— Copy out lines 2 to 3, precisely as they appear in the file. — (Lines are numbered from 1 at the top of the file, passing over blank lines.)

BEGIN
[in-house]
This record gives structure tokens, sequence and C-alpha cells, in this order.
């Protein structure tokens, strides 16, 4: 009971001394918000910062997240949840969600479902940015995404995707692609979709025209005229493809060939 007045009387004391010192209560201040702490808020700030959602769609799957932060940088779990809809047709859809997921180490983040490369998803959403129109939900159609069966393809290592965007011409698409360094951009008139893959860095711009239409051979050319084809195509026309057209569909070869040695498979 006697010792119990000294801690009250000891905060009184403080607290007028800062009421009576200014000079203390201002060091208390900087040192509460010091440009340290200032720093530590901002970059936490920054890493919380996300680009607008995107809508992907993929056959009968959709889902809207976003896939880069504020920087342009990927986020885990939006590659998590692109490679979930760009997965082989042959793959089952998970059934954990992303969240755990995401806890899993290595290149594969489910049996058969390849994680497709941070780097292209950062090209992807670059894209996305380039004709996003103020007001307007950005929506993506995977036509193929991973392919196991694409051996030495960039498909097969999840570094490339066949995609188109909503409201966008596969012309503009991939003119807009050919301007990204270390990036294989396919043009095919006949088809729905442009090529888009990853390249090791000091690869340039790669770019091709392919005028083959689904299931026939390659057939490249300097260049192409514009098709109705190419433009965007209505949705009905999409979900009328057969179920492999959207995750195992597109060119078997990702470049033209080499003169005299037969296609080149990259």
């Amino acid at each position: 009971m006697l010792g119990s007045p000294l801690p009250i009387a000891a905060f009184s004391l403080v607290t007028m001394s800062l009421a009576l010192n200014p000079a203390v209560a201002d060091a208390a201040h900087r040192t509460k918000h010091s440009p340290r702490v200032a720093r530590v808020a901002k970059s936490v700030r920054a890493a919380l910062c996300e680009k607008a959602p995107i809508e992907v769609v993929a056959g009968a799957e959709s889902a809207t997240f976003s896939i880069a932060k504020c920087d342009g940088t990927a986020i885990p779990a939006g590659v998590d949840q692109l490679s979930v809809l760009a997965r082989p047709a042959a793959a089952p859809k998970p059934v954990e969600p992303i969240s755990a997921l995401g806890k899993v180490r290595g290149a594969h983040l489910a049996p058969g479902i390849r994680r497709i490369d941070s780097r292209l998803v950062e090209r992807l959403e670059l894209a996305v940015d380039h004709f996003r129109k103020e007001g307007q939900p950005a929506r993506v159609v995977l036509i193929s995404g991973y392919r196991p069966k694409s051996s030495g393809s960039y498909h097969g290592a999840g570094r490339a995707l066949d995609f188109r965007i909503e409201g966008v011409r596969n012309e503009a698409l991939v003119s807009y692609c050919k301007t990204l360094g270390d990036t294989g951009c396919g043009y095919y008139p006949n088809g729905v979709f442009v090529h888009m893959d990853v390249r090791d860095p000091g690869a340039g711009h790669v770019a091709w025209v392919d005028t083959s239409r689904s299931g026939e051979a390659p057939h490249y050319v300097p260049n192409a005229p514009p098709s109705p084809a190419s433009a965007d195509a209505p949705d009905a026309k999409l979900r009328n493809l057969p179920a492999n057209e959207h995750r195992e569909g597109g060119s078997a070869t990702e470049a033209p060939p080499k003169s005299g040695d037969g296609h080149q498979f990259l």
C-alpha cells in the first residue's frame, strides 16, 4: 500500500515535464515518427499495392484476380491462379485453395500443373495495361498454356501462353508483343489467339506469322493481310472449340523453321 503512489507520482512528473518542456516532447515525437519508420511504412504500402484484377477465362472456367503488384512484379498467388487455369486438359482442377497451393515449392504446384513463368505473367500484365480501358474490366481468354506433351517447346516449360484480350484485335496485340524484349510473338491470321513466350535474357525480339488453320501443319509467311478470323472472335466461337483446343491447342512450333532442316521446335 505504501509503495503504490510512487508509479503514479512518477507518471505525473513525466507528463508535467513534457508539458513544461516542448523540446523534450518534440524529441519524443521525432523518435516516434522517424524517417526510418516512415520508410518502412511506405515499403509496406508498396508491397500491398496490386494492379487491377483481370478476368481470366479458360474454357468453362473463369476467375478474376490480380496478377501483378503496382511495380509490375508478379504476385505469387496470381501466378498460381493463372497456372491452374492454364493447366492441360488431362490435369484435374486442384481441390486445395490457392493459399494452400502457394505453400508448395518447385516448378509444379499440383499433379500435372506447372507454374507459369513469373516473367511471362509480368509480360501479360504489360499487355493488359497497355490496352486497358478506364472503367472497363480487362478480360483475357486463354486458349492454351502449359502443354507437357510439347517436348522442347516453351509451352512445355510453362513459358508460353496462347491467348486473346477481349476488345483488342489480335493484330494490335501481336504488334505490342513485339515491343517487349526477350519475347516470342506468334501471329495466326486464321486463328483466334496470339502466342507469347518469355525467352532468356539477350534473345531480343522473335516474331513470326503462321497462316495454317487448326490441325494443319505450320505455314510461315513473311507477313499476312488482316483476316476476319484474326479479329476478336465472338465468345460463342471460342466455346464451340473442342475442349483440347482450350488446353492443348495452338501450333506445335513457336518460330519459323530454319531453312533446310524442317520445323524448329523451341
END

This record gives structure tokens, sequence and C-alpha cells, in this order.
């Protein structure tokens, strides 16, 4: 009971001394918000910062997240949840969600479902940015995404995707692609979709025209005229493809060939 007045009387004391010192209560201040702490808020700030959602769609799957932060940088779990809809047709859809997921180490983040490369998803959403129109939900159609069966393809290592965007011409698409360094951009008139893959860095711009239409051979050319084809195509026309057209569909070869040695498979 006697010792119990000294801690009250000891905060009184403080607290007028800062009421009576200014000079203390201002060091208390900087040192509460010091440009340290200032720093530590901002970059936490920054890493919380996300680009607008995107809508992907993929056959009968959709889902809207976003896939880069504020920087342009990927986020885990939006590659998590692109490679979930760009997965082989042959793959089952998970059934954990992303969240755990995401806890899993290595290149594969489910049996058969390849994680497709941070780097292209950062090209992807670059894209996305380039004709996003103020007001307007950005929506993506995977036509193929991973392919196991694409051996030495960039498909097969999840570094490339066949995609188109909503409201966008596969012309503009991939003119807009050919301007990204270390990036294989396919043009095919006949088809729905442009090529888009990853390249090791000091690869340039790669770019091709392919005028083959689904299931026939390659057939490249300097260049192409514009098709109705190419433009965007209505949705009905999409979900009328057969179920492999959207995750195992597109060119078997990702470049033209080499003169005299037969296609080149990259």